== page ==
The Abraham Lincoln Award committee is under the supervision of the Illinois School Library Media Association Board. The committee also maintains an excellent website with voting and registration information. There is a registration fee to participate in the voting process. All registered librarians and teachers nominate adult, young adult fiction and non-fiction titles in the fall and the nomination committee selects a long list. The reading committee, after reading the nominated books carefully, meets to debate and select the final list of 22 titles. The ABE committee is fortunate to have a high school student reader panel that participates in the selection day process. All titles selected by the students are noted on the yearly list. The deadline for posting votes for the ABE award is March 15th of each year. Here is the 2015 Abraham Lincoln Award List, also hot off the website. In 2014 150 public and school libraries participated in the ABE reading program with a total of 3451 high school voters.

Both lists coordinate well. The Read for a Lifetime list includes more classic and non-fiction titles along with contemporary young adult fiction while the ABE list mostly includes recent popular young adult fiction. There was a rule in the past that all books on the ABE list had to be paperbacks but that has changed in recent years to include hardcover books. The 2014-2015 lists have only two  titles Eleanor & Park and Raven Boys on both lists.

Happy Teen Literature Day to all Illinois Young Adult Librarians!


Just One Day by Gayle Forman and Out of the Easy by Ruta Sepetys are two of my favorite books of 2013. Both authors construct characters with the skill of a painter’s stroke.  The settings of New Orleans and Paris are vivid. Allyson Healey and Josie Moraine are strong protagonists who show a great deal of determination and character and throughout both books I was totally empathetic with both their struggles.  What is there not to enjoy while turning the pages!   Decisions, decisions…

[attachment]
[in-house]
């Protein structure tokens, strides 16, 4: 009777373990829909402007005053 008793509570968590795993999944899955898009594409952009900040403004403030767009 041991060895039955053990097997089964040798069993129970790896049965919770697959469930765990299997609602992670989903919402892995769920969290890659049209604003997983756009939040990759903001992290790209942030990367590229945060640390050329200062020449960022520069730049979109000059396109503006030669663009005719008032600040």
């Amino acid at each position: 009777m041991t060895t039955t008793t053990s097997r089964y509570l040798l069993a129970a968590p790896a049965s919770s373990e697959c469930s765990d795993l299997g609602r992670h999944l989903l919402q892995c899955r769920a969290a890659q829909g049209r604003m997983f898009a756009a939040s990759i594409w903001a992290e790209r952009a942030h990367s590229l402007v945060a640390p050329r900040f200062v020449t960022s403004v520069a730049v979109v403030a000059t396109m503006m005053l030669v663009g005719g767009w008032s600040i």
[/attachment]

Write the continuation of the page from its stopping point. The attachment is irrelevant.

In Just One Day Allyson Healey is the good girl who has always followed the program of her parents. Everything her parents want she wants. This novel is relatable to the huge universe of teens with helicopter parents. Her depression following the Paris episode is understandable and her lack of joy at the beginning of her freshman college year heartbreaking.  How Allyson comes to life with the friendship of Dee and her Shakespeare class progresses the story well. Although this is a coming of age story is it above all else a romance, a passionate love story. Willem is everyone’s first love.


Out of the Easy is all heart. “Josie girl, she got a heart like an artichoke. A leaf for everyone.” When I first read this book last summer I cried at the end. Rereading it for this review, on Fat Tuesday for true atmosphere, I again cried. I am such a sap for sad endings.  I loved the characters.  I loved the spunkiness of Josie, her concern for Charlie, and her quest for a college education. The banter between Josie and Willie was hilarious yet touching. The villains in the story are so slimy. Her poor excuse for a human being mother is pure evil and Mr. Lockwell made my skin crawl.

Ruth Sepetys can write!   She has crafted a historical fiction novel that captures the Southern charm of the city of New Orleans with all its highs and lows. Rising above the typical tired tale of a madam with a heart of gold she has written a novel with unique characters with a setting so strong you can envision every scene. Heart wins over Passion. 

My vote is for Out of the Easy by Ruta Sepetys.

What is your Favorite 2013 YA Book?

Each January when the Printz award and the Best Books List are announced, Illinois Teen Librarians are surprised, elated or shocked. Now is your chance to vote for your best book by participating in the YASF 2013 YA tournament of books this March.   In this tournament, 16 titles will be placed in brackets with the winner from each bracket moving on to the next. Librarian judges will decide which book will win by writing a review on the blog with the reasoning for their decision. At the January 30th meeting, forum members will select the titles and the judges.

eleanor and partkjpgMy 2013 favorites, Eleanor & Park and Fangirl,appear on both adult and teen 2013 best book lists.  It is really amazing that two books by one author are on the best lists in one year.